Jews Take a Leading Part in the Struggle for “Emancipation”
by Der Stürmer
By Douglas Reed
From The Controversy of Zion
The Jews, directed by their Talmudic rulers, took a leading part in the struggle for emancipation. That in itself was fair enough. The masses of Christendom held from the start that the liberties to be won should ultimately accrue to all men, without distinction of race, class or creed; that was the very meaning of the struggle itself, and anything else or less would have made it meaningless.
Nevertheless, in the case of the Jews there was an obvious paradox which repeatedly baffled and alarmed the peoples among whom they dwelt: The Jewish Law expressed the theory of the master-race in the most arrogant and vindictive form conceivable to the human imagination; how then could the Jews attack nationhood in others? Why did the Jews demand the levelling of barriers between men when they built an ever stronger barrier between the Jews and other men? How could people, who claimed that God had made the very world itself for them to rule, and forbade them to mix with lesser breeds, complain of discrimination?
Now that another hundred and fifty years have passed, the answer to such questions has been given by events.
It was true that the Jewish clamour for emancipation was not truly concerned with the great idea or principle at issue: human liberty.
The judaic Law denied that idea and principle. The Talmudic governors of Jewry saw that the quickest way to remove the barriers between themselves and power over nations was to destroy legitimate government in these nations; and the quickest way to that end was to cry “emancipation!”.
Thus the door opened by emancipation could be used to introduce the permanent revolutionary force into the life of nations; with the destruction of all legitimate government, the revolutionaries would succeed to power, and these revolutionaries would be Talmud-trained and Talmud-controlled. They would act always under the Mosaic Law, and in this way the end of Babylon could be reproduced in the West.
The evidence of events in the Twentieth Century now shows that this was the plan to which the Talmudic elders worked during the third phase of the story of Zion, from 70 AD to about 1800 AD. Thus there was the widest possible difference in the understanding of “emancipation” by the Christianized European peoples among whom the Jews dwelt and among the Talmudic rulers of the Jews.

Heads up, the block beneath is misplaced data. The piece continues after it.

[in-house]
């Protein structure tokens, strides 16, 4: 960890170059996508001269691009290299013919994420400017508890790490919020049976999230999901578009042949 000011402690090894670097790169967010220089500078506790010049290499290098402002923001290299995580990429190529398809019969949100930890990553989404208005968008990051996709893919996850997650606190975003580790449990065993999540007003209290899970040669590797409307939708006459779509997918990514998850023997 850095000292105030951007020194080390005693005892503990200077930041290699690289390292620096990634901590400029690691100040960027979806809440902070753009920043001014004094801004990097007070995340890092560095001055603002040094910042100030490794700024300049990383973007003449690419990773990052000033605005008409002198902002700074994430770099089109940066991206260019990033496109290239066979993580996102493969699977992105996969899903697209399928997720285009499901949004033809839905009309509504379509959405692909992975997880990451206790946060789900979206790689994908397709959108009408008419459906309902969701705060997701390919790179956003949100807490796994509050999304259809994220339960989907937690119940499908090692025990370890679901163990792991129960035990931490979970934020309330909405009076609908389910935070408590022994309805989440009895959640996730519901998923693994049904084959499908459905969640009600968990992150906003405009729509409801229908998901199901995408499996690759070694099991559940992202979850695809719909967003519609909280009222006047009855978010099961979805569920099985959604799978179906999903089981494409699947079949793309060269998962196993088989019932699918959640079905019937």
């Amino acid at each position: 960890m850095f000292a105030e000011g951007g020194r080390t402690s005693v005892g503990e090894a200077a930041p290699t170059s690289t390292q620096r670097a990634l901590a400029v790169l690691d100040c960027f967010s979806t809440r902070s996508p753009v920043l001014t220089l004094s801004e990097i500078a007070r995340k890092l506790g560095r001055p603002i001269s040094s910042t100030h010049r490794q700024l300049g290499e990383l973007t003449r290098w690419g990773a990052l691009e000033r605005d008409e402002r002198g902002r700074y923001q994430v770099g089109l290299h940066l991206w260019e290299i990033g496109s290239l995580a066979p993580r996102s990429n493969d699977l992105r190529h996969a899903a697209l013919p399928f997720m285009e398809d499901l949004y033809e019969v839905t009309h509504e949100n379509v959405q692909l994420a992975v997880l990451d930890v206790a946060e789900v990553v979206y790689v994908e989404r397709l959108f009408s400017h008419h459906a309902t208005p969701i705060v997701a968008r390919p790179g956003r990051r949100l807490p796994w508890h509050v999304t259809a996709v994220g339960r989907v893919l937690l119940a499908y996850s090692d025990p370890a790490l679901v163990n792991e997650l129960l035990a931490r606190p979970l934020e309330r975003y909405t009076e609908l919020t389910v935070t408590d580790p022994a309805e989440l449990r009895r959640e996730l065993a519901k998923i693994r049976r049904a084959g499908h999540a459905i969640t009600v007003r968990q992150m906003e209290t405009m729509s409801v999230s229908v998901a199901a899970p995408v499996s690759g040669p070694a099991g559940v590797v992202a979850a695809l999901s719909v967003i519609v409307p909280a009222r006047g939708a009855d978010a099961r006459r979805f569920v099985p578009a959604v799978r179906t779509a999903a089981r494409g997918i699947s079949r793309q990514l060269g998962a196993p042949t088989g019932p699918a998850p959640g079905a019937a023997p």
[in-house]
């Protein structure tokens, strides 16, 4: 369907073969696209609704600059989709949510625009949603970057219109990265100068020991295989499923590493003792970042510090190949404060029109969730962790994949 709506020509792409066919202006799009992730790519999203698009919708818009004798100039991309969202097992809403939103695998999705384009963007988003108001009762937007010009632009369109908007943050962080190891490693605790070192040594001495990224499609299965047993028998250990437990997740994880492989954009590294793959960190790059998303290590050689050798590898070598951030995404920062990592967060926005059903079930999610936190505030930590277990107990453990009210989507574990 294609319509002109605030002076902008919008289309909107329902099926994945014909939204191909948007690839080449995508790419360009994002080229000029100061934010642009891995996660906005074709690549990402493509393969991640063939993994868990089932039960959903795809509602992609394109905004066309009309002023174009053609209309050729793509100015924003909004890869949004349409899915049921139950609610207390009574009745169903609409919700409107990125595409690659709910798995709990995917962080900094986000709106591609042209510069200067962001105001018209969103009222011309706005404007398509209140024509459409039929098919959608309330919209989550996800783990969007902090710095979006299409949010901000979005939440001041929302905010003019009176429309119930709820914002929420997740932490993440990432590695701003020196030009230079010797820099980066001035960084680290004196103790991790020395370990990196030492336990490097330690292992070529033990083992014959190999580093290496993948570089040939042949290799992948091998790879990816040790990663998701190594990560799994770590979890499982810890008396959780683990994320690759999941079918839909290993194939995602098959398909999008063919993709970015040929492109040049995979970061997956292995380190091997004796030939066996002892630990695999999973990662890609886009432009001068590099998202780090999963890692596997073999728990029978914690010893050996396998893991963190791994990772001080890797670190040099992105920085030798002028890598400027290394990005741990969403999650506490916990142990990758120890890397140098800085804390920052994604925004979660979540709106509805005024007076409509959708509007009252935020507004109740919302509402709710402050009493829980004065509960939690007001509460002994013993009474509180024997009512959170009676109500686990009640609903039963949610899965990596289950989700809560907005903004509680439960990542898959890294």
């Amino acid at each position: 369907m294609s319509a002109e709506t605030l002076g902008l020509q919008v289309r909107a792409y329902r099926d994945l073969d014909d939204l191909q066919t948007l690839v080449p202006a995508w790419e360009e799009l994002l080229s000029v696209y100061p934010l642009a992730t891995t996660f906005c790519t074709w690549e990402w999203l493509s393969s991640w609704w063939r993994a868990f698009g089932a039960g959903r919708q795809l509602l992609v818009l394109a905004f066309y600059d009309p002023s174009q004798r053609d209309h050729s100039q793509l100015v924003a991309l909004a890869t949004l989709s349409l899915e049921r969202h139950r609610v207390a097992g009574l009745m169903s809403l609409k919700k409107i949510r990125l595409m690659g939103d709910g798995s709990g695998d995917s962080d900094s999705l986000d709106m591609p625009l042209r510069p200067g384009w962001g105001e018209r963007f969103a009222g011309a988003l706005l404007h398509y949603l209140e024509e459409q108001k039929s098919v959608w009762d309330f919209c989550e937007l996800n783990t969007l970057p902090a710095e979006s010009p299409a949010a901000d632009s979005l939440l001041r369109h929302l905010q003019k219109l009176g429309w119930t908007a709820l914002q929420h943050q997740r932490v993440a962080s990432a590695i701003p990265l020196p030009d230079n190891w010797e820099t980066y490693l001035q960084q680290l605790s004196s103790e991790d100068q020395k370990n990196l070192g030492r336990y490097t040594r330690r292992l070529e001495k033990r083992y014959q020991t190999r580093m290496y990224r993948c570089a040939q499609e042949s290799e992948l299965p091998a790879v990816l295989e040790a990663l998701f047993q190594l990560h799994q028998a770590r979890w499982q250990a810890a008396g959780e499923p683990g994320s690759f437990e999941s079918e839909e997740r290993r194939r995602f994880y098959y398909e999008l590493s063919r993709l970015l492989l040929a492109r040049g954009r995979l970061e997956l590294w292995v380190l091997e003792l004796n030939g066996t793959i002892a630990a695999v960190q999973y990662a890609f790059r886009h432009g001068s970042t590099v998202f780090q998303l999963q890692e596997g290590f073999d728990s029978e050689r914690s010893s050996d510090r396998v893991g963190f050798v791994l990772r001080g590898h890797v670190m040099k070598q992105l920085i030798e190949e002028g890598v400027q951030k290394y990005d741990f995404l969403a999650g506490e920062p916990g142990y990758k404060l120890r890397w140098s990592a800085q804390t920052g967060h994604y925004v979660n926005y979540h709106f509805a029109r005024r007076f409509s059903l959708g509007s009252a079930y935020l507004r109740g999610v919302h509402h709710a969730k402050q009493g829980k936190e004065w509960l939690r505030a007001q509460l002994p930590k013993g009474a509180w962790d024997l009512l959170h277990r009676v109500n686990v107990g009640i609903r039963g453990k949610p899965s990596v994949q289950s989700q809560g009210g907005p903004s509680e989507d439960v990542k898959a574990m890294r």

For the great mass of peoples emancipation represented an end: the end of servitude.
For the powerful, secret sect it represented a means to the opposite end; the imposition of a new and harsher servitude.
One great danger attended this undertaking. It was, that the destruction of barriers between men might also destroy the barrier between the Jews and other men; this would have destroyed the plan itself, for that force would have been dispersed which was to be used, emancipation once gained, to “pull down and destroy” the nations.
This very nearly happened in the fourth phase of the story of Zion; the century of emancipation (say, from 1800 to 1900 AD) brought the peril of “assimilation”. In the century of “freedom” a great number of Jews, in Western Europe and in the new “West” oversea, did evince the desire to cast off the chains of the Judaic Law and to mingle themselves with the life of peoples.
For that reason our Zionist historian, Dr. Kastein, considers the Nineteenth Century to be the darkest age in all Jewish history, fraught with the deadly peril of involvement in mankind, which happily was averted.
He cannot contemplate without horror the destruction, through assimilation, of the Judaic barriers of race and creed. Thus he calls the Nineteenth Century movement towards emancipation “retrograde” and thanks God that “the Zionist ideology” preserved the Jews from the fate of assimilation.